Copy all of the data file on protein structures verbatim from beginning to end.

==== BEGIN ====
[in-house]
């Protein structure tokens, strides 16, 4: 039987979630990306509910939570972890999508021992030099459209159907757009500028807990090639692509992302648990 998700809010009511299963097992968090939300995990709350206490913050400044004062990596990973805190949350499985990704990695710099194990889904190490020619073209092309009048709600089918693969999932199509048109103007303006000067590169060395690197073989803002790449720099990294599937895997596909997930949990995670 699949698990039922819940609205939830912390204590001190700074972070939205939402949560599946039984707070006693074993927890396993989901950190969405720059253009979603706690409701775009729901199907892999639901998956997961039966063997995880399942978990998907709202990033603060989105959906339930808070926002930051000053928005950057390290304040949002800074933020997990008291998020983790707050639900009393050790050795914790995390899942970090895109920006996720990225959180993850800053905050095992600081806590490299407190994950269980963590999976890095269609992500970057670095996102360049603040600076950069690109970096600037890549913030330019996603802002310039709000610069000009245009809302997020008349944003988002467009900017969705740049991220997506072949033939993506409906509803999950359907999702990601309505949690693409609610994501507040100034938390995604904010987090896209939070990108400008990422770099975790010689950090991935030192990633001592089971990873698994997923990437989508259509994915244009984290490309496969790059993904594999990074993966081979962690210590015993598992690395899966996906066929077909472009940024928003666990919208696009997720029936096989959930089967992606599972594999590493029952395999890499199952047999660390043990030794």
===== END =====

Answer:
[in-house]
């Protein structure tokens, strides 16, 4: 039987979630990306509910939570972890999508021992030099459209159907757009500028807990090639692509992302648990 998700809010009511299963097992968090939300995990709350206490913050400044004062990596990973805190949350499985990704990695710099194990889904190490020619073209092309009048709600089918693969999932199509048109103007303006000067590169060395690197073989803002790449720099990294599937895997596909997930949990995670 699949698990039922819940609205939830912390204590001190700074972070939205939402949560599946039984707070006693074993927890396993989901950190969405720059253009979603706690409701775009729901199907892999639901998956997961039966063997995880399942978990998907709202990033603060989105959906339930808070926002930051000053928005950057390290304040949002800074933020997990008291998020983790707050639900009393050790050795914790995390899942970090895109920006996720990225959180993850800053905050095992600081806590490299407190994950269980963590999976890095269609992500970057670095996102360049603040600076950069690109970096600037890549913030330019996603802002310039709000610069000009245009809302997020008349944003988002467009900017969705740049991220997506072949033939993506409906509803999950359907999702990601309505949690693409609610994501507040100034938390995604904010987090896209939070990108400008990422770099975790010689950090991935030192990633001592089971990873698994997923990437989508259509994915244009984290490309496969790059993904594999990074993966081979962690210590015993598992690395899966996906066929077909472009940024928003666990919208696009997720029936096989959930089967992606599972594999590493029952395999890499199952047999660390043990030794």